- The dollar edged lower against its major rivals on Thursday, hovering around its lowest level in eight weeks as investors set aside trade concerns for now.

The U.S. dollar index, which measures the greenback’s strength against a basket of six major currencies, was down 0.15% at 93.97 by 3:45AM ET (0845GMT), not far from Tuesday's low of 93.88, which was the weakest since July 26.

Global markets appear to be shrugging off concerns over and escalating trade war between the U.S. and China.

On Monday, the U.S. slapped tariffs of 10% on $200 billion in Chinese goods, before they rise to 25% by the end of 2018, rather than an outright 25%.

China retaliated by putting tariffs on $60 billion in U.S. goods. However, China will put a 10% tariff on some goods it had previously earmarked for a 20% levy.

The Australian dollar, seen as a proxy for China-related trades as well as a barometer of broader risk sentiment, held near three-week highs of 0.7265.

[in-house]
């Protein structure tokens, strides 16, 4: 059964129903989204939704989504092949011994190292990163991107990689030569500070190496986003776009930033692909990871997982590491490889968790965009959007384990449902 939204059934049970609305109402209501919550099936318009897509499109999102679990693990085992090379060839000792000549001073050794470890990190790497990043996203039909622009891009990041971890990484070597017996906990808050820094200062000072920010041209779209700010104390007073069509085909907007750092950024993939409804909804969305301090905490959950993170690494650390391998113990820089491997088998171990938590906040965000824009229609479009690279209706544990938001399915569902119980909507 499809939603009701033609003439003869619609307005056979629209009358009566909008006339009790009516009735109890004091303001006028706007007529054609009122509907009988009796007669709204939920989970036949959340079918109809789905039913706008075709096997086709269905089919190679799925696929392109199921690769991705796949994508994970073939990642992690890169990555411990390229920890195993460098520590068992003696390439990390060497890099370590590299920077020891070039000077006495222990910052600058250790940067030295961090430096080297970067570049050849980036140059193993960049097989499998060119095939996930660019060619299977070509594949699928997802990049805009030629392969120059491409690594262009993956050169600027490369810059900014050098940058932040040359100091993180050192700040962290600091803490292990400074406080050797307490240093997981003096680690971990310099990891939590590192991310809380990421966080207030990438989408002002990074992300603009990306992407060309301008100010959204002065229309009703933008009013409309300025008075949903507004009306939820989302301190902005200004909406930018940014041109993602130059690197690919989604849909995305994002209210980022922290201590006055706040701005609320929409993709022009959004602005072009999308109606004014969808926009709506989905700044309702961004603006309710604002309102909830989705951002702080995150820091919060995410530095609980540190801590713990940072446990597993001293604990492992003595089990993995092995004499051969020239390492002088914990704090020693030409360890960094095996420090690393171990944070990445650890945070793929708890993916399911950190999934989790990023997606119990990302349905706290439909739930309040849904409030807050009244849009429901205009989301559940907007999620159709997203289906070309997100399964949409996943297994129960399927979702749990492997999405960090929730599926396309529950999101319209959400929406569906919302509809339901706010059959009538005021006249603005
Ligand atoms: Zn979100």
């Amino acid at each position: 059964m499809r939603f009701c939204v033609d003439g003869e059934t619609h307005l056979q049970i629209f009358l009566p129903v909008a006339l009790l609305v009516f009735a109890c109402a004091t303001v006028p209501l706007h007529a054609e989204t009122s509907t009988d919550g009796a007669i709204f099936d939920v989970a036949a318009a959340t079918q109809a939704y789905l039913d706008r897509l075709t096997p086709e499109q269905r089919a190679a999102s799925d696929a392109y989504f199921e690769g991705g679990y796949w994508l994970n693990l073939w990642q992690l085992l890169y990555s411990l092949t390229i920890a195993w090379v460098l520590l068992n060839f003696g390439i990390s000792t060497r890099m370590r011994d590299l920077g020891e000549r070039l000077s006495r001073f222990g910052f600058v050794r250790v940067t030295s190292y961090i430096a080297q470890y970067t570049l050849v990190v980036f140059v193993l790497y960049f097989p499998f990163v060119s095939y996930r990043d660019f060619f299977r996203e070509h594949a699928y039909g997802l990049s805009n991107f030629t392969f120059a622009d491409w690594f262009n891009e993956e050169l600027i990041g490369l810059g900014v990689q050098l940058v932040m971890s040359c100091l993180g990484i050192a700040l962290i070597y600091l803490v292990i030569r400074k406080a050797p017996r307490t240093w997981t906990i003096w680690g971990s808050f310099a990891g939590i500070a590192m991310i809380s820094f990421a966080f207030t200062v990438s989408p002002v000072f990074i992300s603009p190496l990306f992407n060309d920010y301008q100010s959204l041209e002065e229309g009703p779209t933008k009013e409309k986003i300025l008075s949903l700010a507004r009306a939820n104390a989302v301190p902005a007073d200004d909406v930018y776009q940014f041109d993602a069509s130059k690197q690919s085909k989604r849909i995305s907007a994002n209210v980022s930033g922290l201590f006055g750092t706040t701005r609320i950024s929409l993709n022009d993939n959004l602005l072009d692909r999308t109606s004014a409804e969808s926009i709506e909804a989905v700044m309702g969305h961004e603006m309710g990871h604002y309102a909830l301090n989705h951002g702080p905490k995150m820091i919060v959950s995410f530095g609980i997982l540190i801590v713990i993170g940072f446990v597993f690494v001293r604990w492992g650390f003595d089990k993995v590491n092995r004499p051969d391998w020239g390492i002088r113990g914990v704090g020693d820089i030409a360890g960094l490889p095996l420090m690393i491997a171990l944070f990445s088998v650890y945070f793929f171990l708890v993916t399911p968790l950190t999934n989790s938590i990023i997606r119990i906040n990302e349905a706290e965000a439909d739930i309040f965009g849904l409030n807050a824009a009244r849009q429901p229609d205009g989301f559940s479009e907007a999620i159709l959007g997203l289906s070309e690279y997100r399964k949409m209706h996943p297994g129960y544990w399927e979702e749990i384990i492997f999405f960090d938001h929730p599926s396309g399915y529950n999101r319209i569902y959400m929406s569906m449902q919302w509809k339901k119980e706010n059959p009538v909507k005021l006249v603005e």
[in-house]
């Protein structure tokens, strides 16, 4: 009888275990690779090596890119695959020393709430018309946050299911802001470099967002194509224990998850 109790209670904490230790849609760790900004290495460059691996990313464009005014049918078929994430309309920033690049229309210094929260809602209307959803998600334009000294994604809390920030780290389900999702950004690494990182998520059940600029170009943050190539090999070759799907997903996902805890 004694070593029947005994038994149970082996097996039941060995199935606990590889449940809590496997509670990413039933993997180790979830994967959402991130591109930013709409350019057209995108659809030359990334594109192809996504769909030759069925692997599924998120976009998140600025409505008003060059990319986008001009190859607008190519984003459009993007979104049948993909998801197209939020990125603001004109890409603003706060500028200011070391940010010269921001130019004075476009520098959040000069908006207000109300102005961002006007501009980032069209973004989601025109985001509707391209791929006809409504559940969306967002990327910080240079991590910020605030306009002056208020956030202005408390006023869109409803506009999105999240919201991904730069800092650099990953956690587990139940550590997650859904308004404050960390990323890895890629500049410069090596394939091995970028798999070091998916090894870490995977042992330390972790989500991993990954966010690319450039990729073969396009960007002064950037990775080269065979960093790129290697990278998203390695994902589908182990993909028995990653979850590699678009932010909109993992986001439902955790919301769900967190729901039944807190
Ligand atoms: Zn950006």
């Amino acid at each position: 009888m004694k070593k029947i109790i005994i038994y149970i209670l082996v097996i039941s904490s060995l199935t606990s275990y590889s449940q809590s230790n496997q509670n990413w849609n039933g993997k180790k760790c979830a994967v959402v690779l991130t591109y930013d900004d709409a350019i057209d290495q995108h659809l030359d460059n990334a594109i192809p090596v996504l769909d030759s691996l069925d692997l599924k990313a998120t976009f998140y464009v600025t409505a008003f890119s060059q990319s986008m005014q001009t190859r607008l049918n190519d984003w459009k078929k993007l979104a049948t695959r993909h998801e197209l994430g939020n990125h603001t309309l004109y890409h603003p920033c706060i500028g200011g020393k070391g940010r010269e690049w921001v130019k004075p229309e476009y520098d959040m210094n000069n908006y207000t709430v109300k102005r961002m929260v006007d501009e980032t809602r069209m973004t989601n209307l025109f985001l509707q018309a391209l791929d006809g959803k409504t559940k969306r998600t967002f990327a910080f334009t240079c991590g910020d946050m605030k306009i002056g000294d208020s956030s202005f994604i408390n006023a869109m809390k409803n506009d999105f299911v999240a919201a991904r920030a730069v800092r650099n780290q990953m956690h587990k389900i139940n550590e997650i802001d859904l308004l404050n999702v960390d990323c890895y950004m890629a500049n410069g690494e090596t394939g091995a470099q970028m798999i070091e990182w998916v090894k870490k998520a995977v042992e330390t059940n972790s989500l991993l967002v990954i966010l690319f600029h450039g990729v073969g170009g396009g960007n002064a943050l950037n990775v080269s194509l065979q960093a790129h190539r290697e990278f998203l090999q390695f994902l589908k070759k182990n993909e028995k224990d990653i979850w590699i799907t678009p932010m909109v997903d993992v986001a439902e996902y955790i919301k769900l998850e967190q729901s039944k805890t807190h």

Meanwhile, in Europe, attention will be focused on an informal summit of European Union leaders in Austria on Thursday.

Brexit and immigration are set to be the main points of discussion. U.K. Prime Minister Theresa May, under pressure at home and abroad to achieve a workable Brexit deal, has called for "goodwill" and flexibility from her EU counterparts. The future of the Irish/Northern Irish border remains a stumbling block in talks.

The British pound was up 0.25% at 1.3175, within sight of a two-month high of 1.3215 reached in the previous session.

The euro traded at 1.1700, up 0.2% and not far from peaks in August and September around 1.1730.

Elsewhere, the New Zealand dollar jumped to three-week highs after strong domestic GDP data showed the country's economy grew at the fastest pace in two years in the second quarter.

The kiwi rose as much as 0.6% to a three-week high of 0.6654 and last stood at 0.6650.